Yonatan Cohen’s visit to our class will be the perfect occasion to continue, and conclude, our conversation about Jewish liturgical performance. The congregation he serves was the last one on our field trip schedule, and the celebration of Simchat Torah we observed there was particularly dense with performative elements. Here are some reminders:

  • Multiple prayer books used by congregants
  • Division of the ritual architectural space between male and female congregants (gender dynamics)
  • Dress codes
  • Musical materials: we all noticed the use of the melody of Somewhere Over the Rainbow in the recitation of the Hallel…
  • Generational dynamics: younger and older congregants; adult and children; and their respective body languages, musical materials, etc.
  • Use of ritual objects: we noticed the “banging” of the hand of the prayer leader on the machzor, to mark the tempo of the musical performance; and of course we all saw the dancing with Torah scrolls during the haqafot
  • Food

We will thus continue our field-work in a student-led interview session with Yonatan Cohen. The conversation, which will be video-recorded, can point to a variety of directions, including both what we observed in our field trip(s) as well as general issues relating to what we discussed in class. The Semester brought us many different questions relating to identity (and its ritual performance), to rabbinic sources governing the ritual, to the relationship between congregations and rabbinic authorities, the role of prayer leaders (the hazzan, the quasi-hazzan, etc., as delineated by Heilman’s study of synagogue life), and more…

I have created an ONLINE CANVAS, where students in the class are invited to contribute. Please visit the canvas, and add your suggested topic for the conversation with Yonatan Cohen.

I expect our field work session to last for approximately one hour (until 5pm).

3. Summary, Final Words, & Farewell

You can post suggestions, single words, one-liners, links, and more, to the shared canvas for the “unfinal.”

There will be food. 🙂

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Field Trip No. 3: Simchat Torah in Berkeley, California

This coming Tuesday we will be meeting at Congregation Beth Israel, for the third (and last) field trip of the semester and attend part of the services for Simchat Torah (aka the “Rejoicing of the Torah”).

Congregation Beth Israel is located at 1630 Bancroft Way in Berkeley.

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Website: http://www.cbiberkeley.org/

Directions are available here: http://cbiberkeley.org/directions/

As it is the case for the two other congregations we visited previously, The Magnes Collection of Jewish Art and Life holds a collection of Congregation Beth Israel records (description available here).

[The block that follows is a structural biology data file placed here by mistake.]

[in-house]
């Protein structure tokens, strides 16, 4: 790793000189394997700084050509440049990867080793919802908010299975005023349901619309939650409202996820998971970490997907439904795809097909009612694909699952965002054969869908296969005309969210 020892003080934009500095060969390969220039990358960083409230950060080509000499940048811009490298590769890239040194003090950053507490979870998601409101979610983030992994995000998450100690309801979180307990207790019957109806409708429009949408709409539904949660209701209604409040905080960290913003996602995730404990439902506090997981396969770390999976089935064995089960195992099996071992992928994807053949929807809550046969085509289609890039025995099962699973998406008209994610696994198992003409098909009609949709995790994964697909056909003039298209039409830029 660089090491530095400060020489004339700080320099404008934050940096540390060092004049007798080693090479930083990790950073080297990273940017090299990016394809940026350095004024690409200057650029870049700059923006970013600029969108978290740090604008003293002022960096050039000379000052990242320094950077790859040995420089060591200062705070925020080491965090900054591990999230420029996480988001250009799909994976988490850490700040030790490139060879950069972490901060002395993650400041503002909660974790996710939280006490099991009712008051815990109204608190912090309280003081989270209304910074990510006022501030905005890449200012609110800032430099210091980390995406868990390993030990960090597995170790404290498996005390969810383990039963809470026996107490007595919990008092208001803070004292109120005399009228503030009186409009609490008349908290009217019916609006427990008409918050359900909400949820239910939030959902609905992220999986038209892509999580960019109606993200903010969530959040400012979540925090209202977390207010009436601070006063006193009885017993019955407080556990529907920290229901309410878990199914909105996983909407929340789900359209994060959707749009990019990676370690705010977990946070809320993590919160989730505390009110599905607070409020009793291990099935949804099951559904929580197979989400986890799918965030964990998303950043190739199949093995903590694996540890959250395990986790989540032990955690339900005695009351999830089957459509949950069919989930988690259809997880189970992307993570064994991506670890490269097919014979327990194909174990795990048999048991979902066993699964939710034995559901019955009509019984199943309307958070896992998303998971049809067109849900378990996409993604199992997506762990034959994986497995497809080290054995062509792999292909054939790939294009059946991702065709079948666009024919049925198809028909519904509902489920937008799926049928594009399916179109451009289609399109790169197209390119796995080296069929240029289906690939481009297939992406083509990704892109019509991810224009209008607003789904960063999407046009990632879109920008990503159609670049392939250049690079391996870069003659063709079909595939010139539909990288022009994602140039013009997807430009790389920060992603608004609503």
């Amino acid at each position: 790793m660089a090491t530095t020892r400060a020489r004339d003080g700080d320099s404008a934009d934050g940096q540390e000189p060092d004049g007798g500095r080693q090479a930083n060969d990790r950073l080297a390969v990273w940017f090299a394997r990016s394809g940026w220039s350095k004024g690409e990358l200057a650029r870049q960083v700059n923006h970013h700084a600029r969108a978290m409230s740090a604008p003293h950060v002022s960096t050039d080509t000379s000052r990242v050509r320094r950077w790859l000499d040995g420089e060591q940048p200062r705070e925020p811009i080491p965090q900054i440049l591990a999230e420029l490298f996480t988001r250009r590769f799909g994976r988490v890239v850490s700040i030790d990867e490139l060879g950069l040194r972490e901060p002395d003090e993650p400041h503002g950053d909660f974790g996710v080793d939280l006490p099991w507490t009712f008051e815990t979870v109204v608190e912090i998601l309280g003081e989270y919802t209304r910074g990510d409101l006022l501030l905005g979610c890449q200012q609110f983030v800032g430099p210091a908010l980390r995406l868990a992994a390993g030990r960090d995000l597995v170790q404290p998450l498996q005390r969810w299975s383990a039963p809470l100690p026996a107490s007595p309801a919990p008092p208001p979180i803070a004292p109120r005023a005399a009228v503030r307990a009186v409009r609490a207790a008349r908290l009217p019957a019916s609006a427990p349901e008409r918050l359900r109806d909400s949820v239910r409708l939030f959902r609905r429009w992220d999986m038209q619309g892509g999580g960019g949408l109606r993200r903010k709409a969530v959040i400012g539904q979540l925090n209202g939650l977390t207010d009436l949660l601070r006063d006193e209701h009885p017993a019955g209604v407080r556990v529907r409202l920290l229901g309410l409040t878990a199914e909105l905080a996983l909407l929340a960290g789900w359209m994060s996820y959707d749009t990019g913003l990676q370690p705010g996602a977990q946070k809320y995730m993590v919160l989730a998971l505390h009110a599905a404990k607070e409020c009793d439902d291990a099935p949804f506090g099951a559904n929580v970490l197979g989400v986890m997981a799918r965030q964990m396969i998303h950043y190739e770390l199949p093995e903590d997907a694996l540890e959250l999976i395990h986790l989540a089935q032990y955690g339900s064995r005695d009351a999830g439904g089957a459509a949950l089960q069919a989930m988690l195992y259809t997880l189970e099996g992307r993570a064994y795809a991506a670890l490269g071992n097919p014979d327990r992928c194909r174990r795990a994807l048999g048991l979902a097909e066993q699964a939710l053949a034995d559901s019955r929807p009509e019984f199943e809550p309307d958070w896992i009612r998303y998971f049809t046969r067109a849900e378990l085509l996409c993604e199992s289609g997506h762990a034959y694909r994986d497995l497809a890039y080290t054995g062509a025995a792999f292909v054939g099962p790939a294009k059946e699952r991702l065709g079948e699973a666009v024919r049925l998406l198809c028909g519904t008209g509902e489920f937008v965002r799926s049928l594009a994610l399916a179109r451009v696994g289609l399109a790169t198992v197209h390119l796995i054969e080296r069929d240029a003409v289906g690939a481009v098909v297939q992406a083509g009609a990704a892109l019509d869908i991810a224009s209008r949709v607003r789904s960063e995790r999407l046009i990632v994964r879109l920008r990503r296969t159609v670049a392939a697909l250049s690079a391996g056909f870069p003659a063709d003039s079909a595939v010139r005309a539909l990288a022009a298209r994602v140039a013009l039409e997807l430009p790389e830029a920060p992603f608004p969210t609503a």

Berkeley’s Congregation Beth Israel is a Modern-Orthodox congregation. Its original membership was drawn from the First Hebrew Congregation of Berkeley, a congregation that had been meeting at various locations since 1909. In 1924, under the name of the Berkeley Hebrew Center, the congregation erected a building to house “all the Jewish activities.” These activities included the California Alliance of Jewish Women and several Jewish student groups, such as the Menorah Society of the University of California. By the late 1950s, the synagogue served largely social functions. In 1959-1960, young observant Jews re-established Sabbath services and a Hebrew school. In 1961, the congregation selected its first full-time rabbi and changed the name of the synagogue to Beth Israel.

The collection contains correspondence; minutes (1909-1930); bulletins; membership lists; financial records; programs; photographs; newspaper clippings, a handwritten minute book (1940-1943); and a history of the early years of the First Hebrew Congregation and the Berkeley Hebrew Center, which was excerpted from San Francisco’s Emanu-El newspaper.

I plan to be on site at 9:15 (which is when services start), and expect all students to be no late than 9:45. Action will start just then. As we discussed in regards to our previous field trips, you are free to leave according to your class schedule.

The schedule of services is available here: http://cbiberkeley.org/community/dafhashavuah/

At this point, I believe that you should know how to collect information about the Simchat Torah festival (we also encountered this festival, as well as Sukkot, early in the semester, via prints by B. Picart)… right?

Be ready to see a lot of action. The liturgy for this Festival includes the “hakafot” —  dance processionals with the Torah scrolls…

Field Trip No. 2: Sukkot in Berkeley, California

This coming Tuesday we will be meeting at Congregation Netivot Shalom for the second field trip of the semester and attend part of the services for the 2nd Day of Sukkot (aka the Festival of Tabernacles).

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Congregation Netivot Shalom is located at 1316 University Avenue in Berkeley.

Website: http://www.netivotshalom.org/

Directions are available here: http://netivottest.org/directions_map

If you are interested in the history of this congregation, do keep in mind that The Magnes Collection of Jewish Art and Life holds a collection of Congregation Netivot Shalom records (description available here).

Congregation Netivot Shalom was founded in 1989 in Berkeley, California as an egalitarian Conservative congregation. Its founding Rabbi was Stuart Kelman.

The collection consists of Congregation Netivot Shalom’s archive from 1989 to 2007. Included are files on congregational buildings, education programs, events, membership, and committees, as well as a full run of the Congregation’s newsletter.

I plan to be on site at 9:30 (which is when services start), and expect all students to arrive no late than 9:45.

At this point, I believe that you should know how to collect information about the Festival of Sukkot (look it up on either Idelsohn’s Jewish Liturgy p. 188ff. and especially p. 201; or on the Encyclopaedia Judaica, to which you have online access).